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Former Senator Richard Lugar (R-Ind.) presented a GW freshman with a Beta Theta Pi scholarship. Katie Causey | Hatchet Staff Photographer

Former Sen. Richard Lugar, R-Ind., presented a GW freshman with a Beta Theta Pi scholarship. Katie Causey | Hatchet Staff Photographer

Updated: Sept. 4 at 12:45 a.m.

This post was written by Hatchet staff writer Brandon Lee.

Former Sen. Richard Lugar, R-Ind., joined fellow members of Beta Theta Pi in the Marvin Center on Wednesday to present the fraternity’s Men of Principle scholarship.

The former senator also used his time to recall his fraternity days as a member of Beta Theta Pi at Denison University, and spoke out against hazing and excessive alcohol use in Greek life.

1. Men of Principal scholarship

Freshman Austin Hansen, who is not a member of the fraternity, beat out 13 other students to win the $500 Men of Principle scholarship. The award is an annual honor given to a male student who displays leadership on campus.

“I came here to be in D.C., to be in that bubble of famous people,” Hansen said. “To be able to shake hands with people like Dick Lugar, it reminds you why you’re here. I’m honored, and I have no other words to describe it.”

2. Hazing and alcohol

The scholarship’s name comes from a nationwide Beta Theta Pi initiative called Men of Principle, which aims to curb hazing and substance abuse.

“There had been an excessive use of alcohol and drug abuse in the Greek houses,” said Lugar, who spent 36 years in the U.S. Senate.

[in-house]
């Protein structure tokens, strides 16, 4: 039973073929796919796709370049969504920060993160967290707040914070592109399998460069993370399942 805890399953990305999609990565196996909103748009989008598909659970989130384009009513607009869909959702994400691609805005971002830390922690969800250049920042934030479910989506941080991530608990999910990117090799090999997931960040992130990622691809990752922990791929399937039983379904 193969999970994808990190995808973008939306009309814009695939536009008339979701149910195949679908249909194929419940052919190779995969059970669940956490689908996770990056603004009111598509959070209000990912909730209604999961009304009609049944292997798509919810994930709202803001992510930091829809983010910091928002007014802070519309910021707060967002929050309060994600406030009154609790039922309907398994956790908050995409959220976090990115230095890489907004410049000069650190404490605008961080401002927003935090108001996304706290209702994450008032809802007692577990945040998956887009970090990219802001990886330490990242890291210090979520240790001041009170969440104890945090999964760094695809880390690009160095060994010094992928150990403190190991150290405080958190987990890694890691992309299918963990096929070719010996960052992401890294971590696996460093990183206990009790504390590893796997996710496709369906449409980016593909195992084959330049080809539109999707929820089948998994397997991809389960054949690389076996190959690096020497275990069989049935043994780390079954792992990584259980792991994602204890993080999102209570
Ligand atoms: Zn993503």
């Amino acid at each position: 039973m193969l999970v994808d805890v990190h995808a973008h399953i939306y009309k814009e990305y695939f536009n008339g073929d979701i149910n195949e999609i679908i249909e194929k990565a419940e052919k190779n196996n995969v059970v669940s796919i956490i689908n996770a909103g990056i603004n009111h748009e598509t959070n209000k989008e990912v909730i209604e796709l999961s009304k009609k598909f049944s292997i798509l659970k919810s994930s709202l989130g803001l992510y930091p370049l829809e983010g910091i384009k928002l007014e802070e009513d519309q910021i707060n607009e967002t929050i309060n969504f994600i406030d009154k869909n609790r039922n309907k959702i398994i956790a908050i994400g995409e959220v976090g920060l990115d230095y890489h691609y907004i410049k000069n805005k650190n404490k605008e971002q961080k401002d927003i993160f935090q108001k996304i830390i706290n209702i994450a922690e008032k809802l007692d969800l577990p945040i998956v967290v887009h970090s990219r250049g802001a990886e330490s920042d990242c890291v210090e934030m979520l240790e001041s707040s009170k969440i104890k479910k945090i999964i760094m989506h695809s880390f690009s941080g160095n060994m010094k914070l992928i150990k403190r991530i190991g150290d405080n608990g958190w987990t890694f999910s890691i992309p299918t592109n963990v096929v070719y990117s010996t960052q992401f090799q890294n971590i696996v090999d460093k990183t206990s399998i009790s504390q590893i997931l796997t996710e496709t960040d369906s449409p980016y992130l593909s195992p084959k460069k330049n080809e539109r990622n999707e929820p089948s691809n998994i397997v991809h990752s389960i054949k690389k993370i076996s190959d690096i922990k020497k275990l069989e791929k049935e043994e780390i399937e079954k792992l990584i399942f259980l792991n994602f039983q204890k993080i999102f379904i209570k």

He added that students can have the most impact on changing that culture on college campuses.

3. Beta memories

Lugar, 82, also recalled his own time as an active member of the fraternity. He joined Beta as a freshman, when his chapter had a “no smoke, no drink, no horsing around ethic.”

“Turns out, that was sort of difficult to maintain,” he joked. “I must confess, when I was in the second floor of the house, I saw the occasional beer can floating around, which caught my attention.”

Greek life gave him a sense of community and friendship he still appreciates, Lugar said.

“By the end of freshman year, life had changed for me,” he said. “It was a new opportunity and a new beginning, and I knew that everything was gonna be OK.”

This post was updated to reflect the following correction:
The Hatchet incorrectly reported the amount of money given with the Men of Principle scholarship. The award is a $500 scholarship, not $1,000. We regret this error.